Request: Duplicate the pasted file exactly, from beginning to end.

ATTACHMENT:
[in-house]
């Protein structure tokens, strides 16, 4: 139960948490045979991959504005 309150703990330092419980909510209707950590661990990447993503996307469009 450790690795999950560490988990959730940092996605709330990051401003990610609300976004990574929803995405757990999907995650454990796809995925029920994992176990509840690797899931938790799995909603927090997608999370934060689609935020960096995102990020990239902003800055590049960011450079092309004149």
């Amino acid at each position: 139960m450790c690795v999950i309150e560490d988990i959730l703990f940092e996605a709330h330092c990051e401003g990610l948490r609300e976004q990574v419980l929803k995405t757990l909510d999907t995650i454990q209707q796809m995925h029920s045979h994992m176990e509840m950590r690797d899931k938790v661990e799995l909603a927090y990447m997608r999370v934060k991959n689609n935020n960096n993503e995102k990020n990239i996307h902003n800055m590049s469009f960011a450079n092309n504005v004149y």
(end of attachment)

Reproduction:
[in-house]
């Protein structure tokens, strides 16, 4: 139960948490045979991959504005 309150703990330092419980909510209707950590661990990447993503996307469009 450790690795999950560490988990959730940092996605709330990051401003990610609300976004990574929803995405757990999907995650454990796809995925029920994992176990509840690797899931938790799995909603927090997608999370934060689609935020960096995102990020990239902003800055590049960011450079092309004149």
């Amino acid at each position: 139960m450790c690795v999950i309150e560490d988990i959730l703990f940092e996605a709330h330092c990051e401003g990610l948490r609300e976004q990574v419980l929803k995405t757990l909510d999907t995650i454990q209707q796809m995925h029920s045979h994992m176990e509840m950590r690797d899931k938790v661990e799995l909603a927090y990447m997608r999370v934060k991959n689609n935020n960096n993503e995102k990020n990239i996307h902003n800055m590049s469009f960011a450079n092309n504005v004149y």